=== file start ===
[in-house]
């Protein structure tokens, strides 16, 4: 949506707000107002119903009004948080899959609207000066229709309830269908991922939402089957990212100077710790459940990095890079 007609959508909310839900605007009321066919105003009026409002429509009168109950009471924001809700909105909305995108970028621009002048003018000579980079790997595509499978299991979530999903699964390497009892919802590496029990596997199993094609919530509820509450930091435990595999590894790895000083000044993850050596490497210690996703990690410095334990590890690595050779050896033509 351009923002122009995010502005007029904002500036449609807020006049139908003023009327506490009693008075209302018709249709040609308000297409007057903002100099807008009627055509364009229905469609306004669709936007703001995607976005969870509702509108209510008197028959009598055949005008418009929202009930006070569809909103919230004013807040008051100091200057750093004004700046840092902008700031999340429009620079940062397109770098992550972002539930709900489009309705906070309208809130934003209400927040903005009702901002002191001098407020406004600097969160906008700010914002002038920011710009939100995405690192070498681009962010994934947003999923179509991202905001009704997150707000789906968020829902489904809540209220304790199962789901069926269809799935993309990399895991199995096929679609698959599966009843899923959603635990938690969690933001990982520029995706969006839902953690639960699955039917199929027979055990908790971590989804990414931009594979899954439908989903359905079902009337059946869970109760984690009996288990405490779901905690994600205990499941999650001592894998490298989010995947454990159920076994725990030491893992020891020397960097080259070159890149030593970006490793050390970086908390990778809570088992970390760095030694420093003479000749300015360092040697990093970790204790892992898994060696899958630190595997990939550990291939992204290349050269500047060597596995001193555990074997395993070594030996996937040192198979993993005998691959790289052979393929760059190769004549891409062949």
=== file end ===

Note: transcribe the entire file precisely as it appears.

[in-house]
């Protein structure tokens, strides 16, 4: 949506707000107002119903009004948080899959609207000066229709309830269908991922939402089957990212100077710790459940990095890079 007609959508909310839900605007009321066919105003009026409002429509009168109950009471924001809700909105909305995108970028621009002048003018000579980079790997595509499978299991979530999903699964390497009892919802590496029990596997199993094609919530509820509450930091435990595999590894790895000083000044993850050596490497210690996703990690410095334990590890690595050779050896033509 351009923002122009995010502005007029904002500036449609807020006049139908003023009327506490009693008075209302018709249709040609308000297409007057903002100099807008009627055509364009229905469609306004669709936007703001995607976005969870509702509108209510008197028959009598055949005008418009929202009930006070569809909103919230004013807040008051100091200057750093004004700046840092902008700031999340429009620079940062397109770098992550972002539930709900489009309705906070309208809130934003209400927040903005009702901002002191001098407020406004600097969160906008700010914002002038920011710009939100995405690192070498681009962010994934947003999923179509991202905001009704997150707000789906968020829902489904809540209220304790199962789901069926269809799935993309990399895991199995096929679609698959599966009843899923959603635990938690969690933001990982520029995706969006839902953690639960699955039917199929027979055990908790971590989804990414931009594979899954439908989903359905079902009337059946869970109760984690009996288990405490779901905690994600205990499941999650001592894998490298989010995947454990159920076994725990030491893992020891020397960097080259070159890149030593970006490793050390970086908390990778809570088992970390760095030694420093003479000749300015360092040697990093970790204790892992898994060696899958630190595997990939550990291939992204290349050269500047060597596995001193555990074997395993070594030996996937040192198979993993005998691959790289052979393929760059190769004549891409062949």